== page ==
DARST, ABRAHAM (1786–1833). Abraham Darst (Durst), early settler, received a league and labor of land from the Mexican government in 1831. This property is the site of the present town of Damon in Brazoria County, named for Samuel Damon who married Abraham's oldest daughter, Lorena; in early days the A. Darst league was in Fort Bend County. Darst was born in Woodford County, Kentucky, on May 14, 1786, the son of David Darst and Rosetta Holman. He was the brother of Jacob Darst, who died in the Alamo. The family moved to Missouri, and in 1810, in Saint Charles County, Abraham married Tabitha Callaway, the daughter of Flanders Callaway and Jemima Boone, and granddaughter of Daniel Boone and Rebecca Bryan. To this union, five children were born; when the fifth child was born in 1818 Tabitha died. According to legend, Abraham left the children with Daniel and Rebecca Boone for a time and married Jemima Brownfield in Fayette County Illinois, about 1820. In the late 1820s, before railroad transportation was available, they moved to Texas with children from both marriages, coming down the Missouri River on a raft to the Mississippi, then on to New Orleans where they took a boat to Velasco at the mouth of the Brazos River. They stopped at Bailey's Landing on the Brazos River until they located their land. Abraham and Jemima Darst had five children. Abraham Darst and his sons were farmers and ranchers. Darst died on December 23, 1833, and is buried in Damon Cemetery. On his tombstone with his name is the following: "Emigrated to Texas from Missouri in 1827 as an Austin Colonist. Participated in the Battle of Velasco, 1832. Five of his sons were in the Army of Texas in 1836. Born May 14, 1786. Died in December, 1833."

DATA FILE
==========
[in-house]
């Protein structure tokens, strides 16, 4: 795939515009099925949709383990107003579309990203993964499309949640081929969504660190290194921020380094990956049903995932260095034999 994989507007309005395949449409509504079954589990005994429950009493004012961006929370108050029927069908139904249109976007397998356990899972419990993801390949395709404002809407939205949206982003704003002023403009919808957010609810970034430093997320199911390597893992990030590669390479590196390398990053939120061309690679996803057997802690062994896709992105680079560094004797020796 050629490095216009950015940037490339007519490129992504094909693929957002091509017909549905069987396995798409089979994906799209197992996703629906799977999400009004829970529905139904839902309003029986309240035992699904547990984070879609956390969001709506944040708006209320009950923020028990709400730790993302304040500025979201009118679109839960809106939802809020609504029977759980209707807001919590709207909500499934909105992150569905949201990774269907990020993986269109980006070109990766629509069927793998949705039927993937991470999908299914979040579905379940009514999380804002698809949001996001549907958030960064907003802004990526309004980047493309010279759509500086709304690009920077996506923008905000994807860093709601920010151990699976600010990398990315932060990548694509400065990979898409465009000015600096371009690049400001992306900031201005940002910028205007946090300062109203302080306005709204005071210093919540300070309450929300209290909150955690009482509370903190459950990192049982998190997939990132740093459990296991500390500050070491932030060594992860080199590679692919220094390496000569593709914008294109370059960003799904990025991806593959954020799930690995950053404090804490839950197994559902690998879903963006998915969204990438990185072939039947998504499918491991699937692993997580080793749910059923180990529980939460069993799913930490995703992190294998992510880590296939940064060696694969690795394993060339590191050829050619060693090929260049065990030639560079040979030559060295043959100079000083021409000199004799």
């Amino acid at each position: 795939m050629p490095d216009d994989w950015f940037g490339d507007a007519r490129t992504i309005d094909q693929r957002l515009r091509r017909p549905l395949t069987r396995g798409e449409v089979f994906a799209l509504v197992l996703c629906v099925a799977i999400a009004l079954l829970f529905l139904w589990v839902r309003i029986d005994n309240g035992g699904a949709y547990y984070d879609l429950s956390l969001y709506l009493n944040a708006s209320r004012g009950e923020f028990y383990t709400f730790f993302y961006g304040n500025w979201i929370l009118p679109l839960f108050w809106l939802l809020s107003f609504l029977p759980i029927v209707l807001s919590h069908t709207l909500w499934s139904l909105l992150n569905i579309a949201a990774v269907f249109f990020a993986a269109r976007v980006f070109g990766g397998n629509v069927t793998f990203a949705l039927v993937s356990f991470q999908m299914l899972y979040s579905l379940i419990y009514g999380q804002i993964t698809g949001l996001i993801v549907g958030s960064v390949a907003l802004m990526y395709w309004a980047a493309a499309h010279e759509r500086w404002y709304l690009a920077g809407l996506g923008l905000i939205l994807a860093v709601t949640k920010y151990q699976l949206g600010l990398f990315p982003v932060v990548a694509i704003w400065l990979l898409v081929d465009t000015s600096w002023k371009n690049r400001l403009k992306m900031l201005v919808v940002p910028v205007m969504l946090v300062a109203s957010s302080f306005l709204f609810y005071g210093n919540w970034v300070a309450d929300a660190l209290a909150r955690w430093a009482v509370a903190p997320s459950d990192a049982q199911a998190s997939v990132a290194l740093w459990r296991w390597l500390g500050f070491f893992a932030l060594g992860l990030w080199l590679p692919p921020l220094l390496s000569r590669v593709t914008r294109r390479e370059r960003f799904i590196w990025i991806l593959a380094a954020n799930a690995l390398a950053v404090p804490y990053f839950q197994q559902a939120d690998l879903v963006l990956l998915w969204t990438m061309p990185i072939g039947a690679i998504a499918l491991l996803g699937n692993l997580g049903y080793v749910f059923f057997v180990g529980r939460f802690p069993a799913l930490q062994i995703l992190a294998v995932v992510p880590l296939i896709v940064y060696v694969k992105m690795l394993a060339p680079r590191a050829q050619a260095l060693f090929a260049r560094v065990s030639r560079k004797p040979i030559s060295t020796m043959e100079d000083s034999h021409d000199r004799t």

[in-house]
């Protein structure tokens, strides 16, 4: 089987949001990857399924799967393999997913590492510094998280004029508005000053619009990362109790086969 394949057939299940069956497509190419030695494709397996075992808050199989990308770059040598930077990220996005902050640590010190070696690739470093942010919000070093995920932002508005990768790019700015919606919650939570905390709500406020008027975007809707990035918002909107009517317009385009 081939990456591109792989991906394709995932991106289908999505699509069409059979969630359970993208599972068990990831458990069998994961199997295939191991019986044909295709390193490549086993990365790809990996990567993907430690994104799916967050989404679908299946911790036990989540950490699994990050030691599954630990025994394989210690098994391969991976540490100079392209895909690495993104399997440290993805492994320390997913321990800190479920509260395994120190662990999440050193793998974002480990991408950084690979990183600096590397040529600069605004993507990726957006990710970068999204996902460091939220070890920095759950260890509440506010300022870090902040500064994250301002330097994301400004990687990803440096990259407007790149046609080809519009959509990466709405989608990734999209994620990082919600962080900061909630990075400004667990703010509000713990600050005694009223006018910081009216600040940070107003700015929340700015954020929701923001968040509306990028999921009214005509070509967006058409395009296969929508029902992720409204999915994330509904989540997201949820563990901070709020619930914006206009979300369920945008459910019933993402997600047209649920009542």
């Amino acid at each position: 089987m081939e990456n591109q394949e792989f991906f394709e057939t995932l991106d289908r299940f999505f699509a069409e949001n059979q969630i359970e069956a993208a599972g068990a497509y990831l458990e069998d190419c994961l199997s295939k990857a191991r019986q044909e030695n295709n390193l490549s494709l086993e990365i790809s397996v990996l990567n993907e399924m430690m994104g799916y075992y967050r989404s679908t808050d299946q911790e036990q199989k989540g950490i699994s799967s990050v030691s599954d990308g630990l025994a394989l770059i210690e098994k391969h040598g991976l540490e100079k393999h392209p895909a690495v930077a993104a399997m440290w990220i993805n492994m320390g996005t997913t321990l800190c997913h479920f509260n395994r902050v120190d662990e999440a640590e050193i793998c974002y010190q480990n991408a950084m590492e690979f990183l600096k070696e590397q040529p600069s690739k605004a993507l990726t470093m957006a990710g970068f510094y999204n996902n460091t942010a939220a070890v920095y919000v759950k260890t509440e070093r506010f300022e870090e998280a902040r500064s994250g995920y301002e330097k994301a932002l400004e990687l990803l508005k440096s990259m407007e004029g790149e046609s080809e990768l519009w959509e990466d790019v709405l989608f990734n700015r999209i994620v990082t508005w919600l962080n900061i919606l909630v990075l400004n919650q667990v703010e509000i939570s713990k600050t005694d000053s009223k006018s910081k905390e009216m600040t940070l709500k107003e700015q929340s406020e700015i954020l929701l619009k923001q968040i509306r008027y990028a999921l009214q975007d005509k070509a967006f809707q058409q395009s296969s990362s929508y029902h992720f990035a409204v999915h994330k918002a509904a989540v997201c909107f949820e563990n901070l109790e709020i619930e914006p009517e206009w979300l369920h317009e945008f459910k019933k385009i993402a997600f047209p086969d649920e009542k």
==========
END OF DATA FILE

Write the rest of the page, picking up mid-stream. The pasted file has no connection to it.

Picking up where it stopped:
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The following, adapted from the Chicago Manual of Style, 15th edition, is the preferred citation for this article.Handbook of Texas Online, Virginia Scarborough, "Darst, Abraham," accessed May 27, 2016, http://www.tshaonline.org/handbook/online/articles/fdazx.
Uploaded on June 12, 2010. Published by the Texas State Historical Association.
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